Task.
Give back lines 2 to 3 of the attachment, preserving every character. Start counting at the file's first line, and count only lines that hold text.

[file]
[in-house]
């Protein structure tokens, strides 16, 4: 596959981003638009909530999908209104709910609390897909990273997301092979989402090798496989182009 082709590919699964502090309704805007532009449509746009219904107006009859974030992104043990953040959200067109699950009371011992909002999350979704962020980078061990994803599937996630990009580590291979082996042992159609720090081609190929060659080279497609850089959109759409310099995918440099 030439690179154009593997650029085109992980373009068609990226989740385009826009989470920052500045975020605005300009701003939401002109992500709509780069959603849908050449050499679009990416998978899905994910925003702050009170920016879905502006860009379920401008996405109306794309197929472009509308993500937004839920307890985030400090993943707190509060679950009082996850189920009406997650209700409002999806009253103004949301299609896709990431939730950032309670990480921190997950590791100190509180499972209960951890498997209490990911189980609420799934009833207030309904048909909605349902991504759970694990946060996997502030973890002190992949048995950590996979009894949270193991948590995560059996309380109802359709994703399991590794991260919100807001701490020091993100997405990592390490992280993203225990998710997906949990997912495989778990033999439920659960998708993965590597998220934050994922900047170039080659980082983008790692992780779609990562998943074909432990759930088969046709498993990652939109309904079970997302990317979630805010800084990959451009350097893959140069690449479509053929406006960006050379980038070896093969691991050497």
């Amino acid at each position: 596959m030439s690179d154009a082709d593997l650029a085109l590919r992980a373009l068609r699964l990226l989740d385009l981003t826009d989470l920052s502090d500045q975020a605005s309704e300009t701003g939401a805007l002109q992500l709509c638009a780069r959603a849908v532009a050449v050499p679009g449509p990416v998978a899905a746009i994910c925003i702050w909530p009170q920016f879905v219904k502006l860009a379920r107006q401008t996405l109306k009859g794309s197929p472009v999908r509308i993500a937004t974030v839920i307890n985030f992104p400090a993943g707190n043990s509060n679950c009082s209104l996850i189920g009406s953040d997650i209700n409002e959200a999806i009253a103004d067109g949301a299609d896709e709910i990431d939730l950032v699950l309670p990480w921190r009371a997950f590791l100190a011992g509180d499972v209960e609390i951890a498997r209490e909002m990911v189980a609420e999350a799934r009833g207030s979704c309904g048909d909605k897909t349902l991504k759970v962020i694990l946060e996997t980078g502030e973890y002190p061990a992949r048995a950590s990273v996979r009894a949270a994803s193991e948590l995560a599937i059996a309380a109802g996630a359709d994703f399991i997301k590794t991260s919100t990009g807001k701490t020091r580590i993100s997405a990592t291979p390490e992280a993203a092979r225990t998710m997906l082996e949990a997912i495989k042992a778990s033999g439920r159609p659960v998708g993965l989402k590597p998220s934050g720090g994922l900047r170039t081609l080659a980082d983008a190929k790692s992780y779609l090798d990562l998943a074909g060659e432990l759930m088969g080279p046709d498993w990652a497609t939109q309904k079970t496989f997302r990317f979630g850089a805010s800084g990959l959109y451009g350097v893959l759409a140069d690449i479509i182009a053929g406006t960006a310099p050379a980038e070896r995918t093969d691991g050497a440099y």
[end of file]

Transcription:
């Protein structure tokens, strides 16, 4: 596959981003638009909530999908209104709910609390897909990273997301092979989402090798496989182009 082709590919699964502090309704805007532009449509746009219904107006009859974030992104043990953040959200067109699950009371011992909002999350979704962020980078061990994803599937996630990009580590291979082996042992159609720090081609190929060659080279497609850089959109759409310099995918440099 030439690179154009593997650029085109992980373009068609990226989740385009826009989470920052500045975020605005300009701003939401002109992500709509780069959603849908050449050499679009990416998978899905994910925003702050009170920016879905502006860009379920401008996405109306794309197929472009509308993500937004839920307890985030400090993943707190509060679950009082996850189920009406997650209700409002999806009253103004949301299609896709990431939730950032309670990480921190997950590791100190509180499972209960951890498997209490990911189980609420799934009833207030309904048909909605349902991504759970694990946060996997502030973890002190992949048995950590996979009894949270193991948590995560059996309380109802359709994703399991590794991260919100807001701490020091993100997405990592390490992280993203225990998710997906949990997912495989778990033999439920659960998708993965590597998220934050994922900047170039080659980082983008790692992780779609990562998943074909432990759930088969046709498993990652939109309904079970997302990317979630805010800084990959451009350097893959140069690449479509053929406006960006050379980038070896093969691991050497």
């Amino acid at each position: 596959m030439s690179d154009a082709d593997l650029a085109l590919r992980a373009l068609r699964l990226l989740d385009l981003t826009d989470l920052s502090d500045q975020a605005s309704e300009t701003g939401a805007l002109q992500l709509c638009a780069r959603a849908v532009a050449v050499p679009g449509p990416v998978a899905a746009i994910c925003i702050w909530p009170q920016f879905v219904k502006l860009a379920r107006q401008t996405l109306k009859g794309s197929p472009v999908r509308i993500a937004t974030v839920i307890n985030f992104p400090a993943g707190n043990s509060n679950c009082s209104l996850i189920g009406s953040d997650i209700n409002e959200a999806i009253a103004d067109g949301a299609d896709e709910i990431d939730l950032v699950l309670p990480w921190r009371a997950f590791l100190a011992g509180d499972v209960e609390i951890a498997r209490e909002m990911v189980a609420e999350a799934r009833g207030s979704c309904g048909d909605k897909t349902l991504k759970v962020i694990l946060e996997t980078g502030e973890y002190p061990a992949r048995a950590s990273v996979r009894a949270a994803s193991e948590l995560a599937i059996a309380a109802g996630a359709d994703f399991i997301k590794t991260s919100t990009g807001k701490t020091r580590i993100s997405a990592t291979p390490e992280a993203a092979r225990t998710m997906l082996e949990a997912i495989k042992a778990s033999g439920r159609p659960v998708g993965l989402k590597p998220s934050g720090g994922l900047r170039t081609l080659a980082d983008a190929k790692s992780y779609l090798d990562l998943a074909g060659e432990l759930m088969g080279p046709d498993w990652a497609t939109q309904k079970t496989f997302r990317f979630g850089a805010s800084g990959l959109y451009g350097v893959l759409a140069d690449i479509i182009a053929g406006t960006a310099p050379a980038e070896r995918t093969d691991g050497a440099y």